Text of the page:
featuring Bratin Sengupta and Haryana Thomas
Wednesday, December 7, 2022
Miao Yu Lab Group
Membranes with high throughput and rigid, molecular-sized pores, which are stable in harsh organic solvents and at elevated temperatures/pressures, are needed in industry to decrease energy consumption for separations. Although polyamide nanofilms fabricated via facile and scalable interfacial polymerization led to membrane application in large scale water desalination, polymeric membranes are usually unstable in organic solvents, especially at high temperatures, and limited by permeability-selectivity tradeoff due to flexible pores. Inorganic membranes with stable rigid pores can extend membrane application for harsh industrial separations, involving solvents at elevated temperatures. However, there exists no inorganic counterpart to amorphous polymers, which can be scalably fabricated as interfacial thin films while having precisely tuned rigid nanopores. Herein, we report, for the first time, an ultrafast scalable interfacial reaction to generate rigid, porous, inorganic counterpart to polymeric nanofilms – carbon-doped titanium oxide (CDTO) nanofilms, for precise molecular sieving. This new class of material has the most interconnected nanopores among all reported organic solvent nanofiltration (OSN) membranes, yielding the highest solvent permeance, 2-3 orders of magnitude higher than commercial membranes, even if they are thicker. This high pore-interconnectivity establishes a new dimension in reducing transport resistance to increase permeance. CDTO, as a single membrane material, exhibits the broadest pore tunability covering the entire OSN range (200-1,000 Da) and the most precise pore size control (as small as 100 Da). With the excellent mechanical and thermal stabilities, CDTO can perform long-term, highly efficient organic separations under industrially relevant conditions, as demonstrated for the first time in this work for specialty chemical production, tolerating severe environments where polymeric membranes fail.
I am a Ph.D. candidate at the University at Buffalo, working with Professor Miao Yu. I joined University at Buffalo in Spring 2021. I got my MS from Rensselaer Polytechnic Institute, USA in December 2020 and B. Tech from National Institute of Technology Durgapur, India in July 2015, both in Chemical Engineering. My research involves synthesis of new materials to rationally design membranes for precise molecular separation.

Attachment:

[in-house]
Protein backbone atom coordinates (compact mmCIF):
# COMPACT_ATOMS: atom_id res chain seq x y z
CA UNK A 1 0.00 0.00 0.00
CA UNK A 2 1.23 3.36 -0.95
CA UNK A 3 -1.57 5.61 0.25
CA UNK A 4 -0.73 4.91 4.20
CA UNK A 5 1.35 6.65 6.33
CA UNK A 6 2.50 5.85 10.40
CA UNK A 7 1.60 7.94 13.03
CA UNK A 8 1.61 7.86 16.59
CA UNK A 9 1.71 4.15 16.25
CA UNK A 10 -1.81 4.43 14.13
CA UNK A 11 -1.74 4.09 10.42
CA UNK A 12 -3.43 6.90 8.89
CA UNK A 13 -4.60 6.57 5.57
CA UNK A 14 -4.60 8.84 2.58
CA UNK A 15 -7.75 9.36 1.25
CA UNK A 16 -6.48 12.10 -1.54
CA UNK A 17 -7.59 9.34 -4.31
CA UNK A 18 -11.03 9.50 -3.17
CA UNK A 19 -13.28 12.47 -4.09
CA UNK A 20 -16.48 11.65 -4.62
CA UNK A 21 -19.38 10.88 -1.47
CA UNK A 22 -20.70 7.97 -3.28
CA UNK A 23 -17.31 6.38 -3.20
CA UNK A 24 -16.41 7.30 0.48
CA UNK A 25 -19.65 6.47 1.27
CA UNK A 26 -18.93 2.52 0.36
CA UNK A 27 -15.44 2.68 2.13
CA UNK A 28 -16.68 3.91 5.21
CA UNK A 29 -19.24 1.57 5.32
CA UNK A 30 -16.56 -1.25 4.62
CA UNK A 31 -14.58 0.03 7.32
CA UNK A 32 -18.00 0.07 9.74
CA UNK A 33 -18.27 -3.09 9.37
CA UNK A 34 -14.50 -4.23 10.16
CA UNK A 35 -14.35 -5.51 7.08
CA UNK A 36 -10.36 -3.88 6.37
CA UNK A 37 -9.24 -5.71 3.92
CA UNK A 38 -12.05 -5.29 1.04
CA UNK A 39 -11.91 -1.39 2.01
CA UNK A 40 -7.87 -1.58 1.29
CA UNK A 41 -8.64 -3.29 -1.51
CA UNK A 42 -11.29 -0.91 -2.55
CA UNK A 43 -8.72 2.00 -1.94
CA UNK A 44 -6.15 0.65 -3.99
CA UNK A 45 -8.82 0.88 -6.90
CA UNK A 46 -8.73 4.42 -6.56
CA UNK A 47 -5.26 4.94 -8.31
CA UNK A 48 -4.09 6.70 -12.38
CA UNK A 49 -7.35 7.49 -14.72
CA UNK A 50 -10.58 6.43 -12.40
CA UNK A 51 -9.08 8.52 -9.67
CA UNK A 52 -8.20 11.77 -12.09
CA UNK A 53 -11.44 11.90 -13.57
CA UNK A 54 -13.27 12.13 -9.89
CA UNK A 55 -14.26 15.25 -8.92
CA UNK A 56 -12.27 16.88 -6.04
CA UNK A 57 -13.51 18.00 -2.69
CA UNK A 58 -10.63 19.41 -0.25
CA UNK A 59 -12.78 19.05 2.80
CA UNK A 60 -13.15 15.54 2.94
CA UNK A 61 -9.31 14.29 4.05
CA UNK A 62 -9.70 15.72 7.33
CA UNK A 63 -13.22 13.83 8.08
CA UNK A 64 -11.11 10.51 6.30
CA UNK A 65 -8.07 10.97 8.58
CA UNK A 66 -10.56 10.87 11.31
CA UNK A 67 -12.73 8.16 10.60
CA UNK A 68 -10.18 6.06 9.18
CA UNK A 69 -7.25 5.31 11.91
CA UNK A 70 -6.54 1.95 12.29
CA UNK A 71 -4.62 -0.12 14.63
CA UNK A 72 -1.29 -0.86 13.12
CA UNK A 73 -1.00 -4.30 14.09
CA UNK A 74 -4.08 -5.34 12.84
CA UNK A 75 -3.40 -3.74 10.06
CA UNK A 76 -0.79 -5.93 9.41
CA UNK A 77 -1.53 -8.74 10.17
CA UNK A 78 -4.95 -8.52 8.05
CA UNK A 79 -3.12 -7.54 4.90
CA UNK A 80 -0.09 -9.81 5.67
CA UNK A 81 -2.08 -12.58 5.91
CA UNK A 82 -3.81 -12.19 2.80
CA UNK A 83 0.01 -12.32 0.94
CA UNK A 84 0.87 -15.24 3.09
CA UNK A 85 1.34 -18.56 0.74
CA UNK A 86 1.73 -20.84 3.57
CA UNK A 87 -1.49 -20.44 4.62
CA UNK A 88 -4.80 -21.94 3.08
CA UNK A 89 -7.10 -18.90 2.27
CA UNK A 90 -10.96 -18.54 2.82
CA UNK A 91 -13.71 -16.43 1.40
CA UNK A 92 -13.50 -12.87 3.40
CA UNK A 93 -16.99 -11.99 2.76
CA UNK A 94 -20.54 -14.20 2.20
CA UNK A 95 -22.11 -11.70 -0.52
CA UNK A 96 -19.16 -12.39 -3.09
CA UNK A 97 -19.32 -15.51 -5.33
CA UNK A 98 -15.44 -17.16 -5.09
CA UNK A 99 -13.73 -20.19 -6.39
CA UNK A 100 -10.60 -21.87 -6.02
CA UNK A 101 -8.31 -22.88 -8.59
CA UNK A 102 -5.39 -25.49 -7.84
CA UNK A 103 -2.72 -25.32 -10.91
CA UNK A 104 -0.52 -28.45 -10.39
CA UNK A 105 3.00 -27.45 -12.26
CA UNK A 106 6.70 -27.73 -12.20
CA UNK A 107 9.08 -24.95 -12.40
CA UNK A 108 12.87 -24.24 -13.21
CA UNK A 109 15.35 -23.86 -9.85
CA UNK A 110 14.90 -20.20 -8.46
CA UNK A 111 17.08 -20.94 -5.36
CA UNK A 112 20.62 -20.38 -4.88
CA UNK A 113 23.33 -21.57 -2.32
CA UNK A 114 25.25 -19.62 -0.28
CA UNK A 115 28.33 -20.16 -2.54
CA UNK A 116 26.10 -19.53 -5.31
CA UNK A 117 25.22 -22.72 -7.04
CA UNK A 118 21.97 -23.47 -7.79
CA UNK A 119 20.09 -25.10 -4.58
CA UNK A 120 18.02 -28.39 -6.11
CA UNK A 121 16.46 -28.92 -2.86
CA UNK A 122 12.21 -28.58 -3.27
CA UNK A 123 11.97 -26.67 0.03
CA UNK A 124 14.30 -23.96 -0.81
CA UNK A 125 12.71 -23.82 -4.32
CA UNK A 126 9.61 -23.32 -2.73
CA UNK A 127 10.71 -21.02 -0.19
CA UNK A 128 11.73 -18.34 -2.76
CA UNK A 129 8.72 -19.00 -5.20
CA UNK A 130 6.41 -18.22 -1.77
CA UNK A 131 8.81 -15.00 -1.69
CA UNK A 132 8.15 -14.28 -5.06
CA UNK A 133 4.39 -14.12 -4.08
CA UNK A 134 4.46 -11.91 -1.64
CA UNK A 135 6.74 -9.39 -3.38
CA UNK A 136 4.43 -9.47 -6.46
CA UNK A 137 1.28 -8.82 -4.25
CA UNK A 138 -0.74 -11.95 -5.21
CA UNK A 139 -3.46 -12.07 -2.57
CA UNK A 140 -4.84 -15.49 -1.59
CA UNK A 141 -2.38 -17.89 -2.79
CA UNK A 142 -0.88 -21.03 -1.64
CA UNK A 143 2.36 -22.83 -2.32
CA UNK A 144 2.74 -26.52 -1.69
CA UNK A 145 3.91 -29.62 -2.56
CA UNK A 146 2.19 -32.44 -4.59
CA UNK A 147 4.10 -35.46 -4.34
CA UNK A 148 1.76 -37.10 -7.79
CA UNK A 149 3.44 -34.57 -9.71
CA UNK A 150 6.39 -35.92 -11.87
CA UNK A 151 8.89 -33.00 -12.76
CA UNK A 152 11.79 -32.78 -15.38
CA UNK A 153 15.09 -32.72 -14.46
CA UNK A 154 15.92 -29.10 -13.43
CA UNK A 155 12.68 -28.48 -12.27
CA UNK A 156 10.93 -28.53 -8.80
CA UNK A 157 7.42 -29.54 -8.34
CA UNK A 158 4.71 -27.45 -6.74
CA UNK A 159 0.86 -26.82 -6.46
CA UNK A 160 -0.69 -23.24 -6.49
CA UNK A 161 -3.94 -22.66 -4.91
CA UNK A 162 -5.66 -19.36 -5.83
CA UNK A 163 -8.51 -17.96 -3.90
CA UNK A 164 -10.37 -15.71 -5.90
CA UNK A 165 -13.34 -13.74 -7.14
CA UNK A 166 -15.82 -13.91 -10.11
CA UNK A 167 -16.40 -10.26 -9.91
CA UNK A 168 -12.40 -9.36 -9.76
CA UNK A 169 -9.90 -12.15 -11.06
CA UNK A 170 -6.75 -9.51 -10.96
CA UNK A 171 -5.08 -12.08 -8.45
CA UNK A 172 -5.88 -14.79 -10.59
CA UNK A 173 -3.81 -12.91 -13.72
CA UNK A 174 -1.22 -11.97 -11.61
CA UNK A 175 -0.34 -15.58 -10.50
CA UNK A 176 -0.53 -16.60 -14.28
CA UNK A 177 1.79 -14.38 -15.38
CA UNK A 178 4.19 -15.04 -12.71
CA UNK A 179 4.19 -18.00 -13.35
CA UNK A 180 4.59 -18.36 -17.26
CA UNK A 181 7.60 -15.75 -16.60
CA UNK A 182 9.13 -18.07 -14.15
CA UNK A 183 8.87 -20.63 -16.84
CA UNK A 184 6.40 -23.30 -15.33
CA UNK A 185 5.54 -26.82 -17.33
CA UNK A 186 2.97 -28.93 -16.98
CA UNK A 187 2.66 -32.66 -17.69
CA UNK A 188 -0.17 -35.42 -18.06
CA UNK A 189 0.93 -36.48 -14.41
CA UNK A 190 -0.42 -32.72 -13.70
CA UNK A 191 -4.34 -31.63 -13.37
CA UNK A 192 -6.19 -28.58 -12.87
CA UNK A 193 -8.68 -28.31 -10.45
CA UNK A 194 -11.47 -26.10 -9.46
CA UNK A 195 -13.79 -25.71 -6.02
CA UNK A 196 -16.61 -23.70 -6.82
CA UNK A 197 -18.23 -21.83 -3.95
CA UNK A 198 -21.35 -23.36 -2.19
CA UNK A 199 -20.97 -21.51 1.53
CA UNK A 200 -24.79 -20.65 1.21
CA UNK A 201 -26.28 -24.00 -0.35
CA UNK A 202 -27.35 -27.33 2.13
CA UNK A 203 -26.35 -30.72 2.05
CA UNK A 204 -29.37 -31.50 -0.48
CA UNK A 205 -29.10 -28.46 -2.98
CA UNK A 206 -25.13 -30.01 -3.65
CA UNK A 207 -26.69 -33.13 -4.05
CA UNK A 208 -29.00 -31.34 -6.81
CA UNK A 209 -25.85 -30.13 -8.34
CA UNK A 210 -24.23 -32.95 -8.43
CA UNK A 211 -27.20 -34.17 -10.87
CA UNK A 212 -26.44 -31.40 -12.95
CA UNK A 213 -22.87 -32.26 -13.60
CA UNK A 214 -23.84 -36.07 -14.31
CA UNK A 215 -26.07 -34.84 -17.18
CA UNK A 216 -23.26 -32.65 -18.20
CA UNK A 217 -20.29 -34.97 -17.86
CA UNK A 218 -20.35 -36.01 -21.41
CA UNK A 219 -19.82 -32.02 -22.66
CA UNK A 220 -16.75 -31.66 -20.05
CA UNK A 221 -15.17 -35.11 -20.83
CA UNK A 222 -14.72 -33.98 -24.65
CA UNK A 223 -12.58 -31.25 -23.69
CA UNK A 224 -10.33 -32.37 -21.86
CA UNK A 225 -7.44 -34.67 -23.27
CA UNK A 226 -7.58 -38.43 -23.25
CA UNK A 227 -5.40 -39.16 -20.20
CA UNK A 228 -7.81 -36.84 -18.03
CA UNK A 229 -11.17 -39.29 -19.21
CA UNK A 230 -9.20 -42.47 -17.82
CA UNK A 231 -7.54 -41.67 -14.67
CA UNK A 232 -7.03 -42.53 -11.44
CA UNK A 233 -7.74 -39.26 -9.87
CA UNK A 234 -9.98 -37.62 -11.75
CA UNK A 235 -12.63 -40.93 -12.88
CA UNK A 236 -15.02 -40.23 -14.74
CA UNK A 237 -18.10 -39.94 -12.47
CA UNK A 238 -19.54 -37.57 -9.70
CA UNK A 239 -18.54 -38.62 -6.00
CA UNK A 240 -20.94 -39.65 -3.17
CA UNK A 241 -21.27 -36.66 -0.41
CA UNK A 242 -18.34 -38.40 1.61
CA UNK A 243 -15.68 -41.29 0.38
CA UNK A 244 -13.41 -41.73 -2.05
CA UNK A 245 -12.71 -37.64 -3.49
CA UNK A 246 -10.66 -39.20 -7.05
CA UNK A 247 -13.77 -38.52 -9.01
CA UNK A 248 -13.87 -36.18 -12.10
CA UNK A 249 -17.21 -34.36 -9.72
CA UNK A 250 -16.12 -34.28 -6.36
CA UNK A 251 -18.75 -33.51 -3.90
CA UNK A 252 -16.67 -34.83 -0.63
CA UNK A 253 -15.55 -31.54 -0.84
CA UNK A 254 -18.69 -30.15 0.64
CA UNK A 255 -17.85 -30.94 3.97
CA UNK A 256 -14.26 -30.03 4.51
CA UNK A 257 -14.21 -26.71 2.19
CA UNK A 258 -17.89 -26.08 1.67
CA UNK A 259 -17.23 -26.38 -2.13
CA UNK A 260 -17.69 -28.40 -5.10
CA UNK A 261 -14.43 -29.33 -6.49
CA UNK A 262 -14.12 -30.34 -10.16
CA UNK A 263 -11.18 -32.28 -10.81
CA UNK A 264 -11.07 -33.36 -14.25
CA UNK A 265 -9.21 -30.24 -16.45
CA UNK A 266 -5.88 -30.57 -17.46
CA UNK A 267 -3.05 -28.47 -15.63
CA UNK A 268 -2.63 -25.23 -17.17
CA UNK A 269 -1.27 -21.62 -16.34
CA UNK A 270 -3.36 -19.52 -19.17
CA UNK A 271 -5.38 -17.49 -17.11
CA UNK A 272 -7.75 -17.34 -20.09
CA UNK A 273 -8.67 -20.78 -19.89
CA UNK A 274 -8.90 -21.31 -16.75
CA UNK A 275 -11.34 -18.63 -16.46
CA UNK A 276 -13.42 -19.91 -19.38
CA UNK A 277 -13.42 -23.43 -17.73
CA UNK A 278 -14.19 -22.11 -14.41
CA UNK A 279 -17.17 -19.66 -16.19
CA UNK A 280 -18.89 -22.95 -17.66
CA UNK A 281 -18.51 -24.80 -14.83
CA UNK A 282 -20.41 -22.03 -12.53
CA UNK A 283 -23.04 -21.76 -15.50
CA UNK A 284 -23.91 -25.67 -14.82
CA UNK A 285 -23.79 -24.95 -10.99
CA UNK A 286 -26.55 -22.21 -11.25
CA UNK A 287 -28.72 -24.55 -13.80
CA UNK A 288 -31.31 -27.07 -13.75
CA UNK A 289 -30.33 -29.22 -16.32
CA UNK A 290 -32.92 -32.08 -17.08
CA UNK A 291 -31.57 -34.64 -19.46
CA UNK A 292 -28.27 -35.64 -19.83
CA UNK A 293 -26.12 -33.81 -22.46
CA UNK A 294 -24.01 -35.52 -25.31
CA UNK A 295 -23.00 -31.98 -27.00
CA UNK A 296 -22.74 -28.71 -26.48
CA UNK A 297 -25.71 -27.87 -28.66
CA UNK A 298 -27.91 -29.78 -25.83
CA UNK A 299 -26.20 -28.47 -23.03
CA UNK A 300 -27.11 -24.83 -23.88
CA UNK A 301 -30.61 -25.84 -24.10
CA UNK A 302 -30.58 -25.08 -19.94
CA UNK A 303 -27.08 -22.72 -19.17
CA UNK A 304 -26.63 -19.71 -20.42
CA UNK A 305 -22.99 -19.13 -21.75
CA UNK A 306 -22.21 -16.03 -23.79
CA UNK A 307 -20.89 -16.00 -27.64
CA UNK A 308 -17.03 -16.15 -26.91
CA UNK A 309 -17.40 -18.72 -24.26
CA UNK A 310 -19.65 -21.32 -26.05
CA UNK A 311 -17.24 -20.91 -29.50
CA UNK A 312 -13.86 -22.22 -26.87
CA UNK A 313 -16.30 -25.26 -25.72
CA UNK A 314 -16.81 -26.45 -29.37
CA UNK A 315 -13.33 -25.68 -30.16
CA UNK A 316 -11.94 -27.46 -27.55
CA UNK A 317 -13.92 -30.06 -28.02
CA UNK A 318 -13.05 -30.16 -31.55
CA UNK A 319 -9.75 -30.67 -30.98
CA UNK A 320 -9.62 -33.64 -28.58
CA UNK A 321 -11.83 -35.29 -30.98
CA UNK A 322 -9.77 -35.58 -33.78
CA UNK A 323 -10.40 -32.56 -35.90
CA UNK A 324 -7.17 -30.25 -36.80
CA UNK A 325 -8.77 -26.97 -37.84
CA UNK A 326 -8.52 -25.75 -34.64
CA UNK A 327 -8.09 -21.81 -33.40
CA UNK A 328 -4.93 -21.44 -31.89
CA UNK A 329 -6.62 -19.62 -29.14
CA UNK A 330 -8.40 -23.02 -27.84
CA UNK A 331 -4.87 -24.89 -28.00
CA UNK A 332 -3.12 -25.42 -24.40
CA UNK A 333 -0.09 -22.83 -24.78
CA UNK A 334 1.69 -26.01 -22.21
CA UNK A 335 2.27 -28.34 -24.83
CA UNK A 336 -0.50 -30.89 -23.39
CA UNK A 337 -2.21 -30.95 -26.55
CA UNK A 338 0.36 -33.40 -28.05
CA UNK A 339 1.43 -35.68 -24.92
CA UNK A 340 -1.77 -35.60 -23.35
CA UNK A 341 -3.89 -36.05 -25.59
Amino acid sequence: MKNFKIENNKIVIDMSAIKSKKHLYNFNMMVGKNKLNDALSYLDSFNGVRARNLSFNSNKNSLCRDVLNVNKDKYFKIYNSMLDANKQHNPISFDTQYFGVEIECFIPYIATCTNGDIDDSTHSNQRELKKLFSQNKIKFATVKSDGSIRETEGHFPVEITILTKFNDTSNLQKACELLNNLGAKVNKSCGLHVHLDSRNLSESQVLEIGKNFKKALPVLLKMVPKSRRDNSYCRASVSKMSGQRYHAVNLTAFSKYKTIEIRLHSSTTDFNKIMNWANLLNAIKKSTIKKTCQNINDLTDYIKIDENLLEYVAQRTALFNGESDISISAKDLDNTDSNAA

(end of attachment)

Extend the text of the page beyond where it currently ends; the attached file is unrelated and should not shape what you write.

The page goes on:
Ford Versypt Research Group
Diabetic kidney disease is a significant burden on global public health. One of the main reasons for the rising burden of diabetic kidney disease is the lack of efficacious drugs that can remedy kidney damage. Thus, there is a need to both determine why these therapeutics are ineffective, and a need to identify new therapeutic targets that are more efficacious. In pursuit of these objectives, we repurposed a previous lupus model to build a mathematical model of kidney damage in diabetes to predict the therapeutic efficacy of different treatment approaches for diabetic kidney damage. This model enabled us to identify a main driver for therapeutic inefficacy and to propose a more efficacious treatment approach for reversing kidney damage in diabetes. This identification of better therapeutic strategies can help the development of drugs that are effective in treating diabetic kidney disease and thus reduce the health burden of diabetic kidney disease on individuals as well as the public health system.
Haryana Thomas is a doctoral candidate in Dr. Ashlee Ford Versypt’s Systems Biomedicine and Pharmaceutics Lab in the Department of Chemical and Biological Engineering at the University at Buffalo, SUNY. He received his B.S. degree from Calvin University in Michigan. His research is on developing mechanistic mathematical models of kidney damage in the context of diabetes with the aim of providing clinically translatable insight. To date, Haryana has given multiple invited talks and presentations at webinar series, conferences, and mathematical societies. He has won multiple travel awards and in 2021 was named as the Leadership Development Fellow by the UB School of Engineering and Applied Sciences.